Where's the Science in the Science Forum?

Discussion in 'Science' started by ChurchBoy, Jan 2, 2005.

  1. ChurchBoy

    ChurchBoy
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    Just curious why almost all the threads in this forum are evolutionism vs creationism? I guess physics, chemistry, mathematics, statistics, zoology, etc., aren't as interesting. ;)
     
  2. billwald

    billwald
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    OK, person gave me a calculous proof that I didn't understand showing me wrong but I still think that a planet could have a hollow core.

    First, the forces of gravity of every particle comprising the planet balance out at the center so there is zero force of gravity at the center.

    Second, the presumed high presure at the center is caused by the force of gravity of the overlying layers. But #1 indicates that maximum pressure must be found in a sphere that is somewhere between the surface and the center. I suggest this sphere might be defined as (3/8)r.

    Third. Thought experiment. Consider a planet sized hollow iron sphere with a wall thickness of 1% of the diameter. a force of Gravity would be detected at the outer surface and a very slightly less force of gravity would be detectable at the inner surface. Less because the effect of the opposite wall must be subtracted. What happens to these gravity readings if the wall thickness is increased?
     
  3. Paul of Eugene

    Paul of Eugene
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    Your conclusions about the thought experiment aren't valid. On the outer surface, the force of gravity would be exactly equal to all the mass of the iron sphere as if concentrated to a point in the center of the sphere but felt at that distance. The force of gravity on the inner surface of the sphere would be zero. This remarkable result was proved by Newton in that ANY hollow sphere will have zero gravity everywhere within the sphere. This tremendous range of variation would be reached, across the boundary from the surface to the inner surface.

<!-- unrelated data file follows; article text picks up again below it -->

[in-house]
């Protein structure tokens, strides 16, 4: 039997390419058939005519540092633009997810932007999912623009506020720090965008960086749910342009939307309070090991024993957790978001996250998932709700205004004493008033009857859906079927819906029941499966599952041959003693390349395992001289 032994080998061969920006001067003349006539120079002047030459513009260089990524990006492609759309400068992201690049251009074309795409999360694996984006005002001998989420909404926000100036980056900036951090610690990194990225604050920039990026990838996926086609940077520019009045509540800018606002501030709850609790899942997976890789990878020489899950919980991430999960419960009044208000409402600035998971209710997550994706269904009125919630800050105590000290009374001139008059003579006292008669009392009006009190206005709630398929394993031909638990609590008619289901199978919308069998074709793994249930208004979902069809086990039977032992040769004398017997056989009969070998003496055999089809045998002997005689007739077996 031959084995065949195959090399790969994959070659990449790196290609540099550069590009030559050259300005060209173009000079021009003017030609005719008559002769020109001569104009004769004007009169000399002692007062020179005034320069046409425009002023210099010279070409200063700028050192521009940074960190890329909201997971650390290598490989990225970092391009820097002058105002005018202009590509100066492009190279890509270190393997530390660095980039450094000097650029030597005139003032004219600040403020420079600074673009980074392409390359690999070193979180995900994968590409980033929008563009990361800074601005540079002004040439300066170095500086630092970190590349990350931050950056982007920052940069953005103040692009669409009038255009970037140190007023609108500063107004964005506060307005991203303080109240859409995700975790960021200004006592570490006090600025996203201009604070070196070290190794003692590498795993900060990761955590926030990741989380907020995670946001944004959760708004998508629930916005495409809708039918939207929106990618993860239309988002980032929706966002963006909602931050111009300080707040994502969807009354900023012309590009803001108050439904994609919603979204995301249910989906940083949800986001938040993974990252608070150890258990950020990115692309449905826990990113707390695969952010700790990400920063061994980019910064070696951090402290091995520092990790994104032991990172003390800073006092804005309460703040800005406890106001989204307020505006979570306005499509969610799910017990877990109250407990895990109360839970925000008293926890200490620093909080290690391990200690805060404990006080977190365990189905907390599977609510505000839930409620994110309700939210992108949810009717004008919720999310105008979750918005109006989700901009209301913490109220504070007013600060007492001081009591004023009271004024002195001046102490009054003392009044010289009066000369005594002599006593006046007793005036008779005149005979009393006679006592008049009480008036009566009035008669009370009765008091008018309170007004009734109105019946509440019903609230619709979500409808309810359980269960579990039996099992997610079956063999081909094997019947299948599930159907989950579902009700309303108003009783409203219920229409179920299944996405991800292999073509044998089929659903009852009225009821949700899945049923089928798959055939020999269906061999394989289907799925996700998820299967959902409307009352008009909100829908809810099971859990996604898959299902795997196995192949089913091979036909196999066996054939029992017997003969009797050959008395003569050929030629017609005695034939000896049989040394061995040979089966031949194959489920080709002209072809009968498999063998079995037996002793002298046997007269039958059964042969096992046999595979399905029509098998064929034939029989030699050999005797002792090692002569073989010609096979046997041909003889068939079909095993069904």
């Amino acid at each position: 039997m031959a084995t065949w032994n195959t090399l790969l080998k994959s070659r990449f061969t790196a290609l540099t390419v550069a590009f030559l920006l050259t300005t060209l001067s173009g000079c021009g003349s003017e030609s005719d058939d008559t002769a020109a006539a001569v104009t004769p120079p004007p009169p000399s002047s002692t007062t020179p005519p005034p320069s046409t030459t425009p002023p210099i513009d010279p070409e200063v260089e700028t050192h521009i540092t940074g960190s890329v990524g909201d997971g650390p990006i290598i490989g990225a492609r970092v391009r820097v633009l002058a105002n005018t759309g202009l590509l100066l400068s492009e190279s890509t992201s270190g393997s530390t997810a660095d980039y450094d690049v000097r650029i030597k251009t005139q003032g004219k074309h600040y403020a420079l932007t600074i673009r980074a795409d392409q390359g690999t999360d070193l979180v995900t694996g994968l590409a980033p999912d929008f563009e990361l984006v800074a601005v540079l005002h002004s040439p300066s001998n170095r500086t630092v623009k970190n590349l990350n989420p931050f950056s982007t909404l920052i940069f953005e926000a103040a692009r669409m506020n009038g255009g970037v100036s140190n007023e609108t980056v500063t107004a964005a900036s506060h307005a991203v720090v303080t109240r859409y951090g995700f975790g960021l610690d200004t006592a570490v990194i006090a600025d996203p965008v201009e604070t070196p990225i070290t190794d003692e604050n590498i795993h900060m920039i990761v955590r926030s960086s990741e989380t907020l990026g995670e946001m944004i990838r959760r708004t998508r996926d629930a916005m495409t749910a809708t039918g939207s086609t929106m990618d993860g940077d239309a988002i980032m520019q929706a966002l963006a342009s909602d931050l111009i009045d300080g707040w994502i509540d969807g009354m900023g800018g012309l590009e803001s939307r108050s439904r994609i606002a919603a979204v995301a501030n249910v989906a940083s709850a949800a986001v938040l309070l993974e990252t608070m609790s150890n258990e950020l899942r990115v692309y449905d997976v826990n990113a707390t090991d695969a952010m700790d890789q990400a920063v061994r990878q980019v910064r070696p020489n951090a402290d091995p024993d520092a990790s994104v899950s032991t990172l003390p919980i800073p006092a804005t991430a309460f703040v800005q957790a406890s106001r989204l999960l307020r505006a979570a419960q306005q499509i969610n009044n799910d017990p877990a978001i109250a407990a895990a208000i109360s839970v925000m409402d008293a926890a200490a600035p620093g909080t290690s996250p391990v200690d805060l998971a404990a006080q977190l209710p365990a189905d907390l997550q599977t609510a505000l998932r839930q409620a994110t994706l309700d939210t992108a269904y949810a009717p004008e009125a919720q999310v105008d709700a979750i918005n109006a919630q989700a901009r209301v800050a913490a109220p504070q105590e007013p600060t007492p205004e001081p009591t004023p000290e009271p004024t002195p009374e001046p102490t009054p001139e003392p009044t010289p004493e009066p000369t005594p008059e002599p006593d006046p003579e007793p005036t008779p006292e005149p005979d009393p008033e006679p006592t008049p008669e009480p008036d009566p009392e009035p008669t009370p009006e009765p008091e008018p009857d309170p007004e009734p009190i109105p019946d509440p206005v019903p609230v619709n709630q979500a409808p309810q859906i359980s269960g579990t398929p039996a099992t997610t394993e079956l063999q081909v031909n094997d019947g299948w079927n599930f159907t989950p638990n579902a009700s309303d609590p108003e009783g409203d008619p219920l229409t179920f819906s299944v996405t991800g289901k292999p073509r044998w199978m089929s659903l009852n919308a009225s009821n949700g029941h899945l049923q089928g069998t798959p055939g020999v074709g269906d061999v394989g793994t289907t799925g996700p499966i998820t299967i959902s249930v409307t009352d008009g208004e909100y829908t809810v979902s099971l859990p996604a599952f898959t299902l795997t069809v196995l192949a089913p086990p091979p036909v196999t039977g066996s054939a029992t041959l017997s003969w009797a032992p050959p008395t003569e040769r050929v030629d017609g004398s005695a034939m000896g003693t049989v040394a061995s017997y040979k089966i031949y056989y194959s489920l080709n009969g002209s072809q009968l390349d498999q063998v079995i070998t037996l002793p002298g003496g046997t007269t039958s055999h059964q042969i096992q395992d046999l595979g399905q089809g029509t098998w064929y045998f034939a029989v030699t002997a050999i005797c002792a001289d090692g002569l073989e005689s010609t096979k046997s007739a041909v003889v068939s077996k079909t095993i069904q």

The outer walls, experiencing an inward compression force due to gravity, will compress inwardly unless oppossed by a force sufficient to hold them in place. When the force is greater than the structural strength of the material, the inner hollow space will be collapsed. Solid rock is known to self-compress into spherical bodies at about half the mass of our moon.
     
  4. billwald

    billwald
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    OK, Then consider a "hollow" hemisphere. A hemispherical shell. Would not all surfaces exhibit gravitational attraction with respect to another object?
     
  5. Paul of Eugene

    Paul of Eugene
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    Hmm. It would experience gravitational forces that would draw it into a sphere. It might be strong enough to keep its shape if it is small enough so that the gravitation is weak.
     

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